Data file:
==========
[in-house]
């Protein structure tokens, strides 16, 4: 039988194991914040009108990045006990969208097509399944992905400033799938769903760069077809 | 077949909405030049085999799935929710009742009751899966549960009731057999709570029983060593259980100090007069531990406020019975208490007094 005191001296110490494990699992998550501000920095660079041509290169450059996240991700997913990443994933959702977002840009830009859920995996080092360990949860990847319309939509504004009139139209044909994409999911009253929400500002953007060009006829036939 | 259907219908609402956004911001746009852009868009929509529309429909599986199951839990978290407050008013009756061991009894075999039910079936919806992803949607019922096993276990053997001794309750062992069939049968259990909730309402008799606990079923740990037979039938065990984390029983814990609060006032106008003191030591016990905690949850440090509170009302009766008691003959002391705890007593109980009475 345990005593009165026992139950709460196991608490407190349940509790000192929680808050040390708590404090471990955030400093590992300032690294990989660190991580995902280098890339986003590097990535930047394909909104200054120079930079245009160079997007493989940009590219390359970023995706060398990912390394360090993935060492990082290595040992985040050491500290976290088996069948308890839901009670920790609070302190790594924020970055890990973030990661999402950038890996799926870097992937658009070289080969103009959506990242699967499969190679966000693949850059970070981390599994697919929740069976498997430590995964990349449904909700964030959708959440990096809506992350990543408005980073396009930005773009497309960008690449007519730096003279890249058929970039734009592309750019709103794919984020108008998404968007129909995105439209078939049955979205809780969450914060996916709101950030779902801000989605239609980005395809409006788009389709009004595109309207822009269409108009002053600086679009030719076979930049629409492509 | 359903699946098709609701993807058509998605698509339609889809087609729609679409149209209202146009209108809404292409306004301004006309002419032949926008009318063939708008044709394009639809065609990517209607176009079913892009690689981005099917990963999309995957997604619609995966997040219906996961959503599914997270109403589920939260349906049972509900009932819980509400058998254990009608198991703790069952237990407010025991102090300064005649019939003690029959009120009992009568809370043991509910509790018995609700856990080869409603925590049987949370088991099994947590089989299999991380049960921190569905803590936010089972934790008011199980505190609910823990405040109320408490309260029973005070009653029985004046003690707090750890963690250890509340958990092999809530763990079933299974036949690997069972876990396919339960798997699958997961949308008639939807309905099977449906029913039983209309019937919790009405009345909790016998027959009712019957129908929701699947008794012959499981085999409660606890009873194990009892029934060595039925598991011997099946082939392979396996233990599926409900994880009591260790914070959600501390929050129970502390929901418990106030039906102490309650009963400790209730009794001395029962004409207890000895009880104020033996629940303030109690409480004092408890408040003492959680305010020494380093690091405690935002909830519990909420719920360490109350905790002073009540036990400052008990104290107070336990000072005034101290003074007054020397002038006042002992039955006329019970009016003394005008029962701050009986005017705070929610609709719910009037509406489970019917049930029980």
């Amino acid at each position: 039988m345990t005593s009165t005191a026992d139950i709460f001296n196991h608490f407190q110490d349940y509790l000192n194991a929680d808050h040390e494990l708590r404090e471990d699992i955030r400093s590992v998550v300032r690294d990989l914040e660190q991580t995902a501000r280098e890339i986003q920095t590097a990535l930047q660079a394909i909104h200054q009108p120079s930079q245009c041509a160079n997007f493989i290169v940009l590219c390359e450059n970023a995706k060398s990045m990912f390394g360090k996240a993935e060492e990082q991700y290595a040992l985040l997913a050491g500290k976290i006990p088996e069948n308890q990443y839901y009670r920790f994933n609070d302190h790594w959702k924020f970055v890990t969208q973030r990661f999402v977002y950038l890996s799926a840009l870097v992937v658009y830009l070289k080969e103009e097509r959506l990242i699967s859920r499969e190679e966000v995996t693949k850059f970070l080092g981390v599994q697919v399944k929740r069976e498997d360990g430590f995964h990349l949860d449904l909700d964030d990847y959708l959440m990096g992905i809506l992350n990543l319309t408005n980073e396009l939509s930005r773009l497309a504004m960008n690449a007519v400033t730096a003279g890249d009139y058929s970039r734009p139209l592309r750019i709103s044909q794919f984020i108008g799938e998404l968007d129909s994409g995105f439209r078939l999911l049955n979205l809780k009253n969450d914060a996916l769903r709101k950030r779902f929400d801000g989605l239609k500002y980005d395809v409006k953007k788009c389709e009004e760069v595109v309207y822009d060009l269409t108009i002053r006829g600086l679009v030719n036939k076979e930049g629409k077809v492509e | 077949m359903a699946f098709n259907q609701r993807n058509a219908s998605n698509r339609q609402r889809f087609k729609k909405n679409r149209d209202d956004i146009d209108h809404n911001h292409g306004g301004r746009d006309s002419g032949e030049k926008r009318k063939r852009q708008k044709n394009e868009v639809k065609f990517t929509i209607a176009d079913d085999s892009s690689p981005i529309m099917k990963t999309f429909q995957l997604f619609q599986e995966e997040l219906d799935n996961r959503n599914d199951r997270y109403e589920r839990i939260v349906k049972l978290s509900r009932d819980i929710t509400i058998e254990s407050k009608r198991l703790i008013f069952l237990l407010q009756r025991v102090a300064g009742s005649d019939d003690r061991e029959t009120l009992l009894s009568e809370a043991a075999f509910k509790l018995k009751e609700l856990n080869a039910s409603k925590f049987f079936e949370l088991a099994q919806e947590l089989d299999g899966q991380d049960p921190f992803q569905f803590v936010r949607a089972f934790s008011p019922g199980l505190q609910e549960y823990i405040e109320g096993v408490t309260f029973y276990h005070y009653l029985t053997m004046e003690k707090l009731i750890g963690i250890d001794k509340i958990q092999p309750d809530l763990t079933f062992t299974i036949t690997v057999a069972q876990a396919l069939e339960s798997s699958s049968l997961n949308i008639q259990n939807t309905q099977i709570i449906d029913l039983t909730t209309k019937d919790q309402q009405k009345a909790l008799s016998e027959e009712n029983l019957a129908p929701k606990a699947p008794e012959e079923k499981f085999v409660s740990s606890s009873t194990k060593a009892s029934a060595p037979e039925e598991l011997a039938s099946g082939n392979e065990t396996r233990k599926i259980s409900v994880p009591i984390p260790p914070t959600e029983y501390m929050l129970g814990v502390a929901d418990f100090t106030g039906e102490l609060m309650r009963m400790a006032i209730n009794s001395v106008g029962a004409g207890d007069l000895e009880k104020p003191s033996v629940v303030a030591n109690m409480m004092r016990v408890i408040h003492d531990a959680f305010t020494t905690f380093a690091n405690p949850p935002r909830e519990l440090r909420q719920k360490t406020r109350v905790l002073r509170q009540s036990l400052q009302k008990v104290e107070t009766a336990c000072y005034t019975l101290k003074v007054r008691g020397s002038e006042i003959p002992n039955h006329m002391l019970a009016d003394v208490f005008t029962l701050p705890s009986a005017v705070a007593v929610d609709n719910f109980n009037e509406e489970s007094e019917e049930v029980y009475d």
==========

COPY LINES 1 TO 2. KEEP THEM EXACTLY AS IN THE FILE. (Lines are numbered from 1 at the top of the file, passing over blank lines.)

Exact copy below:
[in-house]
């Protein structure tokens, strides 16, 4: 039988194991914040009108990045006990969208097509399944992905400033799938769903760069077809 | 077949909405030049085999799935929710009742009751899966549960009731057999709570029983060593259980100090007069531990406020019975208490007094 005191001296110490494990699992998550501000920095660079041509290169450059996240991700997913990443994933959702977002840009830009859920995996080092360990949860990847319309939509504004009139139209044909994409999911009253929400500002953007060009006829036939 | 259907219908609402956004911001746009852009868009929509529309429909599986199951839990978290407050008013009756061991009894075999039910079936919806992803949607019922096993276990053997001794309750062992069939049968259990909730309402008799606990079923740990037979039938065990984390029983814990609060006032106008003191030591016990905690949850440090509170009302009766008691003959002391705890007593109980009475 345990005593009165026992139950709460196991608490407190349940509790000192929680808050040390708590404090471990955030400093590992300032690294990989660190991580995902280098890339986003590097990535930047394909909104200054120079930079245009160079997007493989940009590219390359970023995706060398990912390394360090993935060492990082290595040992985040050491500290976290088996069948308890839901009670920790609070302190790594924020970055890990973030990661999402950038890996799926870097992937658009070289080969103009959506990242699967499969190679966000693949850059970070981390599994697919929740069976498997430590995964990349449904909700964030959708959440990096809506992350990543408005980073396009930005773009497309960008690449007519730096003279890249058929970039734009592309750019709103794919984020108008998404968007129909995105439209078939049955979205809780969450914060996916709101950030779902801000989605239609980005395809409006788009389709009004595109309207822009269409108009002053600086679009030719076979930049629409492509 | 359903699946098709609701993807058509998605698509339609889809087609729609679409149209209202146009209108809404292409306004301004006309002419032949926008009318063939708008044709394009639809065609990517209607176009079913892009690689981005099917990963999309995957997604619609995966997040219906996961959503599914997270109403589920939260349906049972509900009932819980509400058998254990009608198991703790069952237990407010025991102090300064005649019939003690029959009120009992009568809370043991509910509790018995609700856990080869409603925590049987949370088991099994947590089989299999991380049960921190569905803590936010089972934790008011199980505190609910823990405040109320408490309260029973005070009653029985004046003690707090750890963690250890509340958990092999809530763990079933299974036949690997069972876990396919339960798997699958997961949308008639939807309905099977449906029913039983209309019937919790009405009345909790016998027959009712019957129908929701699947008794012959499981085999409660606890009873194990009892029934060595039925598991011997099946082939392979396996233990599926409900994880009591260790914070959600501390929050129970502390929901418990106030039906102490309650009963400790209730009794001395029962004409207890000895009880104020033996629940303030109690409480004092408890408040003492959680305010020494380093690091405690935002909830519990909420719920360490109350905790002073009540036990400052008990104290107070336990000072005034101290003074007054020397002038006042002992039955006329019970009016003394005008029962701050009986005017705070929610609709719910009037509406489970019917049930029980």